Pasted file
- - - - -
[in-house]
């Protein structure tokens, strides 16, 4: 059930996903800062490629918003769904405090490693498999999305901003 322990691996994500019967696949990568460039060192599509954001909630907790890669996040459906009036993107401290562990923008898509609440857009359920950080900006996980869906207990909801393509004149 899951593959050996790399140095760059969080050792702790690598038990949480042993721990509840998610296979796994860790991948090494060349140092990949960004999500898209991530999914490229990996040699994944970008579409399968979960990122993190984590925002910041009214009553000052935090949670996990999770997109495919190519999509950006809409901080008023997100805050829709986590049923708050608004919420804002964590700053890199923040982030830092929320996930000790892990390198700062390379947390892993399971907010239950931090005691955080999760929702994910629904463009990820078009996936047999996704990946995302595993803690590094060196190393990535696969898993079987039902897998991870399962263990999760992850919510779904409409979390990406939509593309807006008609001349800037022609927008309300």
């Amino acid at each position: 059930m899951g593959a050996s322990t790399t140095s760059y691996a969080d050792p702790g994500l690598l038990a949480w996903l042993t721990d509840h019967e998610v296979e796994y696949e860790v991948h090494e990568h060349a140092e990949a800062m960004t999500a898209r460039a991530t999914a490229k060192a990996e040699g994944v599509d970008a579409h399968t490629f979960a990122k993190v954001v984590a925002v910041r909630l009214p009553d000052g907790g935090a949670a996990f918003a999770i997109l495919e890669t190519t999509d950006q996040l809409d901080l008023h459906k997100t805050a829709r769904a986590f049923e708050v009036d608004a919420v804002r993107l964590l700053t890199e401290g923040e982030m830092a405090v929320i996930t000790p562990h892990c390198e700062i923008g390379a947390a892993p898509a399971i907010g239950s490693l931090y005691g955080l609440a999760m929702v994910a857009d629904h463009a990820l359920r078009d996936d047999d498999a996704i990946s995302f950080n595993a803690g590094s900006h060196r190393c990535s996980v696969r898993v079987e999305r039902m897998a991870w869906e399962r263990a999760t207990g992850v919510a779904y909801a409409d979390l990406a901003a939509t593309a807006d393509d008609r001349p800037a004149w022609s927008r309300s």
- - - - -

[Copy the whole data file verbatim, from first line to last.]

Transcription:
[in-house]
């Protein structure tokens, strides 16, 4: 059930996903800062490629918003769904405090490693498999999305901003 322990691996994500019967696949990568460039060192599509954001909630907790890669996040459906009036993107401290562990923008898509609440857009359920950080900006996980869906207990909801393509004149 899951593959050996790399140095760059969080050792702790690598038990949480042993721990509840998610296979796994860790991948090494060349140092990949960004999500898209991530999914490229990996040699994944970008579409399968979960990122993190984590925002910041009214009553000052935090949670996990999770997109495919190519999509950006809409901080008023997100805050829709986590049923708050608004919420804002964590700053890199923040982030830092929320996930000790892990390198700062390379947390892993399971907010239950931090005691955080999760929702994910629904463009990820078009996936047999996704990946995302595993803690590094060196190393990535696969898993079987039902897998991870399962263990999760992850919510779904409409979390990406939509593309807006008609001349800037022609927008309300």
């Amino acid at each position: 059930m899951g593959a050996s322990t790399t140095s760059y691996a969080d050792p702790g994500l690598l038990a949480w996903l042993t721990d509840h019967e998610v296979e796994y696949e860790v991948h090494e990568h060349a140092e990949a800062m960004t999500a898209r460039a991530t999914a490229k060192a990996e040699g994944v599509d970008a579409h399968t490629f979960a990122k993190v954001v984590a925002v910041r909630l009214p009553d000052g907790g935090a949670a996990f918003a999770i997109l495919e890669t190519t999509d950006q996040l809409d901080l008023h459906k997100t805050a829709r769904a986590f049923e708050v009036d608004a919420v804002r993107l964590l700053t890199e401290g923040e982030m830092a405090v929320i996930t000790p562990h892990c390198e700062i923008g390379a947390a892993p898509a399971i907010g239950s490693l931090y005691g955080l609440a999760m929702v994910a857009d629904h463009a990820l359920r078009d996936d047999d498999a996704i990946s995302f950080n595993a803690g590094s900006h060196r190393c990535s996980v696969r898993v079987e999305r039902m897998a991870w869906e399962r263990a999760t207990g992850v919510a779904y909801a409409d979390l990406a901003a939509t593309a807006d393509d008609r001349p800037a004149w022609s927008r309300s």